The Kaohsiung City Government is in hot water again after a calligrapher said his work was used in promotions for this year’s International Kaohsiung Festival without his permission.
A Facebook user named Y.C. Lin who manages a “Yu’s Calligraphy” page on Sunday appeared to accuse festival organizers of plagiarizing the characters for “Taiwan” (臺灣) that he had drawn.
Photographs shared by Lin appear to show similar characters in a sticker set and poster promoting the festival.
Photo: Wang Jung-hsiang, Taipei Times
It is not the first time Kaohsiung Mayor Han Kuo-yu’s (韓國瑜) administration has been accused of plagiarism, said Lee Hsin-han (李欣翰), director of the Taiwan Radical Wings party’s Kaohsiung chapter.
Han has “avoided the issue” in previous instances by saying they were the “unprompted behavior of [his] supporters” and that conversations should not revolve around “small, technical issues,” Lee said.
Kaohsiung Tourism Bureau Director Peter Pan (潘恒旭) is likely to distance himself from the latest accusation by saying the marketing materials reflect the unprompted support for Han by the company that produced them, but the bureau’s name was on the poster, which would imply it endorsed the items, Lee said.
The bureau has asked for the controversial materials to be removed immediately, Pan said in a statement.
The bureau reserves the right to take legal action against any possible infringement of its rights on its mascot, the Kaohsiung Bear-Hero (高雄熊), and other text or images, Pan said.
Eyes Media, an e-commerce platform, did organize International Kaohsiung Festival events to promote tourism to Kaohsiung in Singapore and Malaysia, but on an unpaid basis, bureau Tourism Marketing Division head Lee Hsin-ta (李信達) said.
The bureau was the supervising agency for festival-related work, but it is not the supervising agency for Kaohsiung Tourism Day events and has not authorized the use of the bureau’s name to Eyes Media, he said.
The Kaohsiung Tourism Day event poster and stickers that have led to rights infringement concerns were printed by the company without being approved by or reported to the bureau, Lee Hsin-ta said, adding the company had not received financial support from the bureau.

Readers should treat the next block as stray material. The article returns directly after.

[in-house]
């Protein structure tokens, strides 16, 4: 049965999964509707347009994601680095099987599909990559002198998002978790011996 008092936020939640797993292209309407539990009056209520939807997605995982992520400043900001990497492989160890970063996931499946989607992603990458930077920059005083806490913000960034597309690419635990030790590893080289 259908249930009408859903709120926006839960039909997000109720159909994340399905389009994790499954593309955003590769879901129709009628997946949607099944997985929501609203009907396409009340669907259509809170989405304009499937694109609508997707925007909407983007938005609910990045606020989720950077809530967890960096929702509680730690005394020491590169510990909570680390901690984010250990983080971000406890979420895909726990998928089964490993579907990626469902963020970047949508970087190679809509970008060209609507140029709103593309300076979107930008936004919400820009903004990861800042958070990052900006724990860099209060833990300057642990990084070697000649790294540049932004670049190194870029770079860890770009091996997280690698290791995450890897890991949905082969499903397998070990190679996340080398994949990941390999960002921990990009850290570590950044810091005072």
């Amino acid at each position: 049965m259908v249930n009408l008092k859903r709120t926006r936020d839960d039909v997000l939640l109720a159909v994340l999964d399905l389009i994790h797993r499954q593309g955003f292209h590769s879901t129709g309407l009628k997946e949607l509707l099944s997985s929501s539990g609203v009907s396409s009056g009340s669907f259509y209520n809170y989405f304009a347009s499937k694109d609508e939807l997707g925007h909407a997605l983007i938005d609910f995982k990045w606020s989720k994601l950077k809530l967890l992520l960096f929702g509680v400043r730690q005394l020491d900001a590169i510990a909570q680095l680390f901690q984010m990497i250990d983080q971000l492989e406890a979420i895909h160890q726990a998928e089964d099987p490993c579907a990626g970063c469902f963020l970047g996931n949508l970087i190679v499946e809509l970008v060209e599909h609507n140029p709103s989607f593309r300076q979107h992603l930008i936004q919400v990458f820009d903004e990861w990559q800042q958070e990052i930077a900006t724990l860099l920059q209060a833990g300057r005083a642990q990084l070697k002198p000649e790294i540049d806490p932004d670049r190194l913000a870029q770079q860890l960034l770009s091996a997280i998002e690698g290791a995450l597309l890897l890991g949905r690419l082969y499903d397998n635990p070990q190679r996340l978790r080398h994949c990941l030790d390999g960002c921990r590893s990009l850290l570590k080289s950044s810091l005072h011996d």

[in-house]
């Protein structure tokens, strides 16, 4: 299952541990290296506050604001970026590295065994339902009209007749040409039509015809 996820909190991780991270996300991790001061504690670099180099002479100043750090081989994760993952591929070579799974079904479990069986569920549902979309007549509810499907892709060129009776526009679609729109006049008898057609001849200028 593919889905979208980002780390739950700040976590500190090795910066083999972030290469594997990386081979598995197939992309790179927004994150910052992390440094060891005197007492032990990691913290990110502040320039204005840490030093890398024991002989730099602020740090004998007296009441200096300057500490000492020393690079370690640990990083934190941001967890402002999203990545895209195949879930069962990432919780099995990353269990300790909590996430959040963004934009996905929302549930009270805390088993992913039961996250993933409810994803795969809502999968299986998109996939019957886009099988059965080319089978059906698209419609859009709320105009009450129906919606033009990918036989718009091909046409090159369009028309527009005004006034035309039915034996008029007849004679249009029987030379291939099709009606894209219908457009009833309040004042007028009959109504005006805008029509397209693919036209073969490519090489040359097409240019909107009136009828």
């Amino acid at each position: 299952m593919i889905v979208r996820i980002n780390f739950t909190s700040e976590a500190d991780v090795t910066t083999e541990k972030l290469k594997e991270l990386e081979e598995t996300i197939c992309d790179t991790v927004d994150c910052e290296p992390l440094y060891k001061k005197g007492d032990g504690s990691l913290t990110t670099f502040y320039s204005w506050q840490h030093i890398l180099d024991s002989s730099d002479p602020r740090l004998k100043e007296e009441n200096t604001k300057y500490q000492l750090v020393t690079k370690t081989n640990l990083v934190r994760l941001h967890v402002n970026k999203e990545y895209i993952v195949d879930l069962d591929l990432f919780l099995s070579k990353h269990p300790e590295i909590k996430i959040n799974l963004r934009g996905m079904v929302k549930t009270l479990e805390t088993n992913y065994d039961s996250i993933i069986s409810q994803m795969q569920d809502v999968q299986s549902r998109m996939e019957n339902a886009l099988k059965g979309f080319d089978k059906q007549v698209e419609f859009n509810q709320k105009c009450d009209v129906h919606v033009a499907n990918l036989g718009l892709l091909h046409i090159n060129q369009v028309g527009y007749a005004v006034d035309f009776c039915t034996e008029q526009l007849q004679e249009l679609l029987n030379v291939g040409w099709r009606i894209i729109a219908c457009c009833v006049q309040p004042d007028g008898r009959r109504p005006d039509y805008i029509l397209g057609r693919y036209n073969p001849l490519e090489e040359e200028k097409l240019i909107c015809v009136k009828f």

The materials were produced by an outsourced manufacturer, Eyes Media spokeswoman Chang Yi-hsuan (張譯瑄) said.
After reports of the plagiarism allegations emerged on Saturday evening, all related gift items, posters and online marking materials have been removed, she said, adding that only 20 sticker sets had been handed out.
The manufacturer who produced the items is handling the issue with the original artist, and while the company has seen Lin’s complaints on Facebook, it has not received notice of a lawsuit, she said.
The company did not sign a contract with the bureau to print the materials, and the materials have nothing to do with the bureau, she said.
The company is apologizing to the bureau and to the public for the disturbance, she added.
Taiwan might be China’s next target after it has “walled off” Hong Kong from the rest of the world with its new national security legislation, Academia Sinica Institute of Sociology fellow Wu Jieh-min (吳介民) said on Thursday. At a seminar organized by the Economic Democracy Union, the Taiwan Association for Human Rights, the Hong Kong Outlanders and the Judicial Reform Foundation, Wu said that the legislation is simultaneously a fig leaf concealing Beijing’s autocratic rule in Hong Kong and a figurative “Berlin Wall,” denying democratic countries access to Hong Kong. Wu said it is evident that Taiwan would be China’s next target. The
YOUNGEST PATIENT: Cases of botulism have been only sporadically reported over the past few years, with two in 2015, six in 2016 and none in the past three years The Centers for Disease Control (CDC) yesterday reported the nation’s first case of infant botulism this year, a four-month-old boy in northern Taiwan, as well as five new cases of Japanese encephalitis confirmed last week. The boy was introduced to homemade solid food in the middle of last month, but began to experience constipation and loss of appetite on June 23, CDC Epidemic Intelligence Center Deputy Director Guo Hung-wei (郭宏偉) said, adding that he was taken to the hospital when he developed a fever and shortness of breath on June 25. In the hospital, the boy also experienced a rapid heartbeat, limb
The National Taiwan Museum’s Railway Department Park in Taipei is to open to the public today. The park in Datong District (大同) near the North Gate (北門, Beimen) is one of the museum’s four branches. During the Japanese colonial era, the site housed the railway department of the Office of the Governor-General of Taiwan’s Bureau of Transportation. After World War II, it served as the headquarters for the Taiwan Railways Administration (TRA) for several decades. In 2007, it was listed as a national monument under the Cultural Heritage Preservation Act (文化資產保存法). At an opening ceremony yesterday, Minister of Transportation and Communications Lin Chia-lung
CHALLENGER DEEP: Lin Ying-Tsong was invited by Caladan Oceanic founder Victor Vescovo to join him on a 10-hour long trip in the company’s submersible Taiwanese-American Lin Ying-Tsong (林穎聰) last month became the first person from Asia and the 12th in human history to dive into the deepest part on Earth, the Challenger Deep in the Mariana Trench. Lin, 45, an expert in deep sea acoustics with the Woods Hole Oceanographic Institution (WHOI) in Massachusetts, joined US adventurer and Caladan Oceanic founder Victor Vescovo, 54, on June 22 in a descent to the central pool of the Challenger Deep, the deepest point of the trench, which lies at a depth of more than 10,900m. The pair made the descent in a submersible named Limiting Factor, a US$37